Saint John and Farmer Jesse’s brand new holiday album, Krampus and Clover, is a wild ride across several genres, from melodic Clash inspired punk rock, to drunken pub anthems, and even some infectious bobble-head funk thrown in for good measure.
The album begins with “Long Walk Home,” which brings to mind the fun guitar stylings and feel of a Dead Milkmen classic, as Farmer Jesse pours his heart out about the difficulty of dealing with a problematically drunken girlfriend on a cold night out.
Next, “Everyday is Christmas” comes in strong and melodically, weaving a tale about interesting characters in the city, yelling, “Everyday is Christmas, when you’re plowing through the snow.”
“Oh My My” enters with a bang, and almost feels like “We’re Not Gonna Take It,” until Farmer Jesse stumbles to the microphone and, in a rhythmic way reminiscent of The Transplants, screams, “It’s freakin’ Christmas, Tell me that again, I can see the tinsel on the poles yeah.”
Then it starts to get a little weird. “Jesus Keep My Honda Runnin’ “ is a funk delight that feels like a Curtis Mayfield song, complete with falsetto vocals and an Isley Brothers inspired guitar solo at the end. Saint John quips, “You can use the cheap stuff or the premium gas; check the oil, say a prayer, and hide your stash.” It also features backup vocals from Angel Z, lead singer of potty-mouth r&b legends The Fufops, known for their song Fat Girls. The funk continues with, “Sleigh Ride to the East Side,” as Farmer Jesse reminds the fellas as well as the ladies that, “Nothin’ makes it wetter, than an ugly sweater,” which might not be true at all, but man does he make it sound convincing!
Krampus and Clover takes an interesting turn at this point, as Saint John briefly pretties up the album with a dreamy, low-power ballad about his hometown, entitled “Snowdome.” While the snow is still on the ground, the next track up is a musical adaptation of the classic Robert Frost poem, “Stopping by the Woods on a Snowy Evening,” in which Saint John sings the timeless refrain, “The woods are lovely, dark and deep, but I have promises to keep, and miles to go before I sleep, and miles to go before I sleep.”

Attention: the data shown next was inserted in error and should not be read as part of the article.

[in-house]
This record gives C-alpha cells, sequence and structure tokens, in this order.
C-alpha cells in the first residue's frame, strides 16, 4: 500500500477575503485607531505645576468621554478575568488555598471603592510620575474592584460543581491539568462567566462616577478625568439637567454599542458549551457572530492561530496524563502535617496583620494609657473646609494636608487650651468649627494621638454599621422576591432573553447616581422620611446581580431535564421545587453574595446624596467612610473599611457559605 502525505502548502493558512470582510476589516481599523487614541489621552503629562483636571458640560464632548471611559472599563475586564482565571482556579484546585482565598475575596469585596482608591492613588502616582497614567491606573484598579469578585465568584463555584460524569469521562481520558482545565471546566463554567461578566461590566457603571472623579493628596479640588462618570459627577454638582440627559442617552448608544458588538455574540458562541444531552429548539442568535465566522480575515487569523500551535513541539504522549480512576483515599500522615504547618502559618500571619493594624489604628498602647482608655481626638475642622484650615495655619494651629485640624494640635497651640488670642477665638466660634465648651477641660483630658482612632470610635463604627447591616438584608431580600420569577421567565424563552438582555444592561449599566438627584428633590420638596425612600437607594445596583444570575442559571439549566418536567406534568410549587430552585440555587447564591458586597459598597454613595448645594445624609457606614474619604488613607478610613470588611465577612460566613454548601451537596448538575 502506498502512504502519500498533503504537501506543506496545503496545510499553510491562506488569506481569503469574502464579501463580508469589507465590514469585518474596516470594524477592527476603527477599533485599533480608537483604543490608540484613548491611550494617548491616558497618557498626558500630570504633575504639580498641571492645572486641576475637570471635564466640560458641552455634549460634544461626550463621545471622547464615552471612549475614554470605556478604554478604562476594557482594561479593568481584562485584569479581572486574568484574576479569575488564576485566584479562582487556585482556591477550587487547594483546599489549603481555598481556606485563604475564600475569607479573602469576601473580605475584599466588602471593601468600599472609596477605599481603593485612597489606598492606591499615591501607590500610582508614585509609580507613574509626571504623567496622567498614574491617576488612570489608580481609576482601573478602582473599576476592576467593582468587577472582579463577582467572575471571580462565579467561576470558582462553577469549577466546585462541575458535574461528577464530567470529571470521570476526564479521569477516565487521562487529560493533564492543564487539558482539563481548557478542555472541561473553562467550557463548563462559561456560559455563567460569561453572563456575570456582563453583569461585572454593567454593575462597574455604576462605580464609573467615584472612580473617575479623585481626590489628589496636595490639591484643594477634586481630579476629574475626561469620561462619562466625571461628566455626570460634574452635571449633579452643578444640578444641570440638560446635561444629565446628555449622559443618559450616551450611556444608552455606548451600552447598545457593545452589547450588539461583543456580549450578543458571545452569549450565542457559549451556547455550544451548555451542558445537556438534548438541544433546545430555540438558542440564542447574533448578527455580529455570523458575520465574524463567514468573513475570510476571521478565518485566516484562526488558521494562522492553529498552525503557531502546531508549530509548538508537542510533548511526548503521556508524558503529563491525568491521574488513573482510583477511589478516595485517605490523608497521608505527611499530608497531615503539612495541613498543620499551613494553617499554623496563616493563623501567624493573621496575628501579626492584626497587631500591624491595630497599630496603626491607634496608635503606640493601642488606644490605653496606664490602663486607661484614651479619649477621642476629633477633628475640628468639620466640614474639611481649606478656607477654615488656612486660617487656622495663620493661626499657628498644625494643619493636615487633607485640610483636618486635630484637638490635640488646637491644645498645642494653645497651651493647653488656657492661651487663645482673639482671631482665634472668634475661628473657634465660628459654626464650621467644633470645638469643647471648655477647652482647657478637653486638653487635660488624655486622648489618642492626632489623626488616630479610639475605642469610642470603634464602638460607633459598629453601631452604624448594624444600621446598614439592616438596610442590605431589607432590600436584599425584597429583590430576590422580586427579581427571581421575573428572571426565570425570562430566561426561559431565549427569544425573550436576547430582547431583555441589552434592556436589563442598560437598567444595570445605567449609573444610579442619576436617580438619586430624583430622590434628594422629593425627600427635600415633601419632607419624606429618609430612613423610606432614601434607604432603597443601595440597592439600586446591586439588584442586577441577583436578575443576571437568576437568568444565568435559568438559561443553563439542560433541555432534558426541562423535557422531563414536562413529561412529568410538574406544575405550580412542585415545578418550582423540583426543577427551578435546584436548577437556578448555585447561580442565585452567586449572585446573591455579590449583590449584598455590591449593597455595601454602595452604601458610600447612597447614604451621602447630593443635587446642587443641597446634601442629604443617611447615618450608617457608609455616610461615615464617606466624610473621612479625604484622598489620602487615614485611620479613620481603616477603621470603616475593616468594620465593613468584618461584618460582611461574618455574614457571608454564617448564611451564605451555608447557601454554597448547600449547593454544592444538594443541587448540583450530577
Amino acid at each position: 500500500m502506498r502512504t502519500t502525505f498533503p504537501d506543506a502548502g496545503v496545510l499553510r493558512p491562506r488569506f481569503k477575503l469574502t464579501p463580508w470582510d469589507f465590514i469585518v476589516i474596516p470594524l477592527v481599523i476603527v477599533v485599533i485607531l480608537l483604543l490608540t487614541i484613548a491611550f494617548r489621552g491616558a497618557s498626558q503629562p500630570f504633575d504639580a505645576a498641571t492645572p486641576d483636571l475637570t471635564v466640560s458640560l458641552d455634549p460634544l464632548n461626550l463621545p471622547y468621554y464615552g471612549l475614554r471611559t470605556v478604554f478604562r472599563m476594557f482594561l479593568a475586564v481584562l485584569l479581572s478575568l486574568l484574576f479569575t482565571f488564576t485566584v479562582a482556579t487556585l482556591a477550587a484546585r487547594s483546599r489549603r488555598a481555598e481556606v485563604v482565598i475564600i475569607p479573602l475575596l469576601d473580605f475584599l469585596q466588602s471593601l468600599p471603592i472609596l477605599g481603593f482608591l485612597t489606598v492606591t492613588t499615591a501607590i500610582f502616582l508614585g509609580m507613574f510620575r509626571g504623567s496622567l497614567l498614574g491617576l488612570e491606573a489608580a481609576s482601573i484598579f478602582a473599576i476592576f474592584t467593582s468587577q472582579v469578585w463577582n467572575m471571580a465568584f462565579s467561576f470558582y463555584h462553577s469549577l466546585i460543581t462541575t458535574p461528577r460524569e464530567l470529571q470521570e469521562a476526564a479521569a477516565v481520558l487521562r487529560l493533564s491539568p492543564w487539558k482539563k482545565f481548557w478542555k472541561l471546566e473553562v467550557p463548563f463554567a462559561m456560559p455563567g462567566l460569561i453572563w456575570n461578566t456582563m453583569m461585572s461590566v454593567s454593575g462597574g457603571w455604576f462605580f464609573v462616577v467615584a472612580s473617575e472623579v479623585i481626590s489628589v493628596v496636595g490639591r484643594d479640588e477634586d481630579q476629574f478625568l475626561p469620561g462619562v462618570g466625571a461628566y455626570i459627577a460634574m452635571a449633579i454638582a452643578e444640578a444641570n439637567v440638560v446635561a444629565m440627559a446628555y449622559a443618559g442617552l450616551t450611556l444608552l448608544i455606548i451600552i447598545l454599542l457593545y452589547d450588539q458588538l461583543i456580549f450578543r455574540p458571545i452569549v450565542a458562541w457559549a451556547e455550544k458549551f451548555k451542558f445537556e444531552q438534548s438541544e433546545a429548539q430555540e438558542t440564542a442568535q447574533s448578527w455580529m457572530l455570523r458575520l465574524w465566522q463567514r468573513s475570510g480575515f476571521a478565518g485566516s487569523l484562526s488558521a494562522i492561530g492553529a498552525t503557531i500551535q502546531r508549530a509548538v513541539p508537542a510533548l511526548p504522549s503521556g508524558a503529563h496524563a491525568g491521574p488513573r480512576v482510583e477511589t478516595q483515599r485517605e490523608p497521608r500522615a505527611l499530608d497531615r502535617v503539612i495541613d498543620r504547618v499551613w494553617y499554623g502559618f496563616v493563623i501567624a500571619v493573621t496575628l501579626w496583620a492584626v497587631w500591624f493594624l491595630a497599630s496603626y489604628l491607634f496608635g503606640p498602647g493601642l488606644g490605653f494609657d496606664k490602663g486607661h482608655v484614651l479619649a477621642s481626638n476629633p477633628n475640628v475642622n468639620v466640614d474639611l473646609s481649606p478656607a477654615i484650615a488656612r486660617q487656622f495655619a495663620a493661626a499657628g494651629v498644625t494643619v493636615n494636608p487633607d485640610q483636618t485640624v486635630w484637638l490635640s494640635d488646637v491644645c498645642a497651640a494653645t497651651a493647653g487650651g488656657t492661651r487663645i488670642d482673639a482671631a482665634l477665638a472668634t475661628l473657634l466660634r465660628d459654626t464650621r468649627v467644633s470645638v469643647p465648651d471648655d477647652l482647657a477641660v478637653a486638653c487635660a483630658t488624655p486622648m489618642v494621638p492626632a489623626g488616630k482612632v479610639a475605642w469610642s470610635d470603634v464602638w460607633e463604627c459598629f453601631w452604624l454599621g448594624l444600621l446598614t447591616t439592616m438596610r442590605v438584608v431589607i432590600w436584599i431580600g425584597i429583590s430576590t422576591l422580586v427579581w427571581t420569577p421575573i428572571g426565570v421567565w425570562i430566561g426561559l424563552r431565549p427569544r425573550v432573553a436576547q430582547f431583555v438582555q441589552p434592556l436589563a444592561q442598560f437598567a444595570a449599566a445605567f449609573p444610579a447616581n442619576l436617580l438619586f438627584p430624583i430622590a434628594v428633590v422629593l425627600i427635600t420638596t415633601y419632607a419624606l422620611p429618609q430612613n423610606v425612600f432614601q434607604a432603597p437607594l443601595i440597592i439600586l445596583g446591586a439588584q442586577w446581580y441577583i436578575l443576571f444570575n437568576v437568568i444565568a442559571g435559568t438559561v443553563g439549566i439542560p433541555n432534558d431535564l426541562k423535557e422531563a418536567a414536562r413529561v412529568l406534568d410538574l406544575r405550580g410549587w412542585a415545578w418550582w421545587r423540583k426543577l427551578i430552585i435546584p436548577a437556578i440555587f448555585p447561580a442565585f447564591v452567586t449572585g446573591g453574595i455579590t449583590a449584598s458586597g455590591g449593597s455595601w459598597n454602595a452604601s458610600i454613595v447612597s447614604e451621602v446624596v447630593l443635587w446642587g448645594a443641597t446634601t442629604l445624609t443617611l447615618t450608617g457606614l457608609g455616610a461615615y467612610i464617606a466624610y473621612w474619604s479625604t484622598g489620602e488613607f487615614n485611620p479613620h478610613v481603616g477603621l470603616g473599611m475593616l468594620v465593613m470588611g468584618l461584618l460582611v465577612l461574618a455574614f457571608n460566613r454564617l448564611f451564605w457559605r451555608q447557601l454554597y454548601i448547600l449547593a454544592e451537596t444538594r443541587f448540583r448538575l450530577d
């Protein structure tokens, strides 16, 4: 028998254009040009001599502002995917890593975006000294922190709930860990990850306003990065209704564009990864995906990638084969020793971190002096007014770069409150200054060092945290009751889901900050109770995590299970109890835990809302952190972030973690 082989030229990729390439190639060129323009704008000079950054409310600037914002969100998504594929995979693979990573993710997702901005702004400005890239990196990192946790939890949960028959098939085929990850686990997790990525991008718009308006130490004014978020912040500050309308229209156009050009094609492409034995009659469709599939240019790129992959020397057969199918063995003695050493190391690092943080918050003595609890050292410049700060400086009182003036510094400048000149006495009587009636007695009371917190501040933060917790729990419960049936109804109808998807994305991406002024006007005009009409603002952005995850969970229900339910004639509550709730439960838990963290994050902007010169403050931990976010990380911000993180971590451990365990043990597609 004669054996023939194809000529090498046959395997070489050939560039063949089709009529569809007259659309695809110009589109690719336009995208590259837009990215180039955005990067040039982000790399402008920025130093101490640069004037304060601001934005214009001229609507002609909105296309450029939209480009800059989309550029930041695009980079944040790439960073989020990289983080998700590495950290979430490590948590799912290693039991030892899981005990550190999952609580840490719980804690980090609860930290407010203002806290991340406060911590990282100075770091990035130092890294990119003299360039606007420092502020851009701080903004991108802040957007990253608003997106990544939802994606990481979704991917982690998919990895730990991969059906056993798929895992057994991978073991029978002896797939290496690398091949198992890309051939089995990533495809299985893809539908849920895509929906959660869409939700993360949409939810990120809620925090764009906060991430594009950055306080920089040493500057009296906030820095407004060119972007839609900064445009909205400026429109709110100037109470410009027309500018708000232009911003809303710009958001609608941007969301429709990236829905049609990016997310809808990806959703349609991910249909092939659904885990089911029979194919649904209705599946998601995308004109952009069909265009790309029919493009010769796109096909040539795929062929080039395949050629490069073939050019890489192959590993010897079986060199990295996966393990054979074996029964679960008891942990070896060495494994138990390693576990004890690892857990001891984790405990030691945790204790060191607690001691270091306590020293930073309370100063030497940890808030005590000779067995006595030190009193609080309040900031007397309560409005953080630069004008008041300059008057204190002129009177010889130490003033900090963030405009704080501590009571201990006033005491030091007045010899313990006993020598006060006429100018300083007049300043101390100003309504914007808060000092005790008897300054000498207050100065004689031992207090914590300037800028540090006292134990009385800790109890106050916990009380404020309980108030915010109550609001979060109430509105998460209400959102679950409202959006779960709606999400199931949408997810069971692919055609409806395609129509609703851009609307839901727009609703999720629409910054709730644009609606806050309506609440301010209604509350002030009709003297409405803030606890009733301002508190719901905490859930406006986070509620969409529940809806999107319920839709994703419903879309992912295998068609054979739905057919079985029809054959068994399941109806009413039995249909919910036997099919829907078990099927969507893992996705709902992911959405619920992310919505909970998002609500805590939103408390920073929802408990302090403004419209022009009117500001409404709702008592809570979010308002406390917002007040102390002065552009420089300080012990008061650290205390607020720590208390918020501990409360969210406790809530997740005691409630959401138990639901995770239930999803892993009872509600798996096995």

The next song, “Chase Another Crown,” is a pub rock anthem, prime for drunken sing-a-longs, and feels like St. Patrick’s Day in December, complete with marching drums and raucous guitar chords ringing out amid the madness.
Krampus, the second to last song on the album, is a wonderful mix of history and depravity; a musical ode to a feared figure in the folklore of many countries. Krampus, the evil companion of St. Nick, is known for punishing bad children, even taking some away in his washtub. That is, of course unless you have left him a gift of a carp in your bathtub, or a bottle of brandy, which are both known to ward him off.
The album ends quietly but triumphantly with the Coltrane inspired song, “My Least Favorite Things,” sung by Layne Chamblin of electro-pop group The Oncomings. A humorous take on the original, Layne complains about her least favorite things, such as, “Rationing all of my pills for the week,” and “needing a bag and then pawning my rings,” closing the record in true holiday spirit, albeit a slightly drunken, twisted spirit.
released November 28, 2014
Recorded at Junior's Spot by John Randall, Jesse Robertson, Pauly Paul, and Angel Zamarron. Also features Layne Chamblin on backup vocals. Steve Miles was there too, as was Morgan Pierce.
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